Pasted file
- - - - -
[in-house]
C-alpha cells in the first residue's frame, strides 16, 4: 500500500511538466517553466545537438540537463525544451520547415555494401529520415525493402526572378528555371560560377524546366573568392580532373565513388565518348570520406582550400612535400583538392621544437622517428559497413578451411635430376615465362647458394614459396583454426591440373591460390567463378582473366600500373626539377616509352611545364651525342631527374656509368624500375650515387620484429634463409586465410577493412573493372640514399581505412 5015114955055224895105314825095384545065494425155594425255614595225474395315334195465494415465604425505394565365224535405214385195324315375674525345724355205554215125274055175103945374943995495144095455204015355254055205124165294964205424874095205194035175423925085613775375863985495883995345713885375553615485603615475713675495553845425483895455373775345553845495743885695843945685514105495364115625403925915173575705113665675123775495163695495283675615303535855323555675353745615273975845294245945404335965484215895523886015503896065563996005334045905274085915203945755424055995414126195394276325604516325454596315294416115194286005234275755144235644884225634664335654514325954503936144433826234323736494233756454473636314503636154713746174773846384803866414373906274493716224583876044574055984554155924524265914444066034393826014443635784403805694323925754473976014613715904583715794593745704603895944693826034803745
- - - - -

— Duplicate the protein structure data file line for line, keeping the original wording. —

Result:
[in-house]
C-alpha cells in the first residue's frame, strides 16, 4: 500500500511538466517553466545537438540537463525544451520547415555494401529520415525493402526572378528555371560560377524546366573568392580532373565513388565518348570520406582550400612535400583538392621544437622517428559497413578451411635430376615465362647458394614459396583454426591440373591460390567463378582473366600500373626539377616509352611545364651525342631527374656509368624500375650515387620484429634463409586465410577493412573493372640514399581505412 5015114955055224895105314825095384545065494425155594425255614595225474395315334195465494415465604425505394565365224535405214385195324315375674525345724355205554215125274055175103945374943995495144095455204015355254055205124165294964205424874095205194035175423925085613775375863985495883995345713885375553615485603615475713675495553845425483895455373775345553845495743885695843945685514105495364115625403925915173575705113665675123775495163695495283675615303535855323555675353745615273975845294245945404335965484215895523886015503896065563996005334045905274085915203945755424055995414126195394276325604516325454596315294416115194286005234275755144235644884225634664335654514325954503936144433826234323736494233756454473636314503636154713746174773846384803866414373906274493716224583876044574055984554155924524265914444066034393826014443635784403805694323925754473976014613715904583715794593745704603895944693826034803745